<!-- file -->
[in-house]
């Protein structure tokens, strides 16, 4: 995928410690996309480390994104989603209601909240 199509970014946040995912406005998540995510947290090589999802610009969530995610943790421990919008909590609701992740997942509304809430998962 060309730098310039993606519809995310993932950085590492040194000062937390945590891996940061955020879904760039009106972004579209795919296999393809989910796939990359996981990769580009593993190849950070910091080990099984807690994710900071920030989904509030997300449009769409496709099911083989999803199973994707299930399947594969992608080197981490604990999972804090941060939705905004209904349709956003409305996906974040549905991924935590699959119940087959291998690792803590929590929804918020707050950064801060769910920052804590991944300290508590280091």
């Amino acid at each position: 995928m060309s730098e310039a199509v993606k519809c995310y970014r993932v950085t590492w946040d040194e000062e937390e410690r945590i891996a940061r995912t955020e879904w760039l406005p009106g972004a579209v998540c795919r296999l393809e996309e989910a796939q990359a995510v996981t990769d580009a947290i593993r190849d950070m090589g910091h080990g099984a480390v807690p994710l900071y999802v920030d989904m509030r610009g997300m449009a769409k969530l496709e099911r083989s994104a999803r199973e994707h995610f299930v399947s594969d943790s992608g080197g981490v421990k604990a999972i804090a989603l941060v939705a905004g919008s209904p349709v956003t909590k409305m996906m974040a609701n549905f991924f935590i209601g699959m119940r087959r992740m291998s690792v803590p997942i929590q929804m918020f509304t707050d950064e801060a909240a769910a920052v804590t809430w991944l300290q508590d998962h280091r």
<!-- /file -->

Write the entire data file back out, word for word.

[in-house]
């Protein structure tokens, strides 16, 4: 995928410690996309480390994104989603209601909240 199509970014946040995912406005998540995510947290090589999802610009969530995610943790421990919008909590609701992740997942509304809430998962 060309730098310039993606519809995310993932950085590492040194000062937390945590891996940061955020879904760039009106972004579209795919296999393809989910796939990359996981990769580009593993190849950070910091080990099984807690994710900071920030989904509030997300449009769409496709099911083989999803199973994707299930399947594969992608080197981490604990999972804090941060939705905004209904349709956003409305996906974040549905991924935590699959119940087959291998690792803590929590929804918020707050950064801060769910920052804590991944300290508590280091």
């Amino acid at each position: 995928m060309s730098e310039a199509v993606k519809c995310y970014r993932v950085t590492w946040d040194e000062e937390e410690r945590i891996a940061r995912t955020e879904w760039l406005p009106g972004a579209v998540c795919r296999l393809e996309e989910a796939q990359a995510v996981t990769d580009a947290i593993r190849d950070m090589g910091h080990g099984a480390v807690p994710l900071y999802v920030d989904m509030r610009g997300m449009a769409k969530l496709e099911r083989s994104a999803r199973e994707h995610f299930v399947s594969d943790s992608g080197g981490v421990k604990a999972i804090a989603l941060v939705a905004g919008s209904p349709v956003t909590k409305m996906m974040a609701n549905f991924f935590i209601g699959m119940r087959r992740m291998s690792v803590p997942i929590q929804m918020f509304t707050d950064e801060a909240a769910a920052v804590t809430w991944l300290q508590d998962h280091r």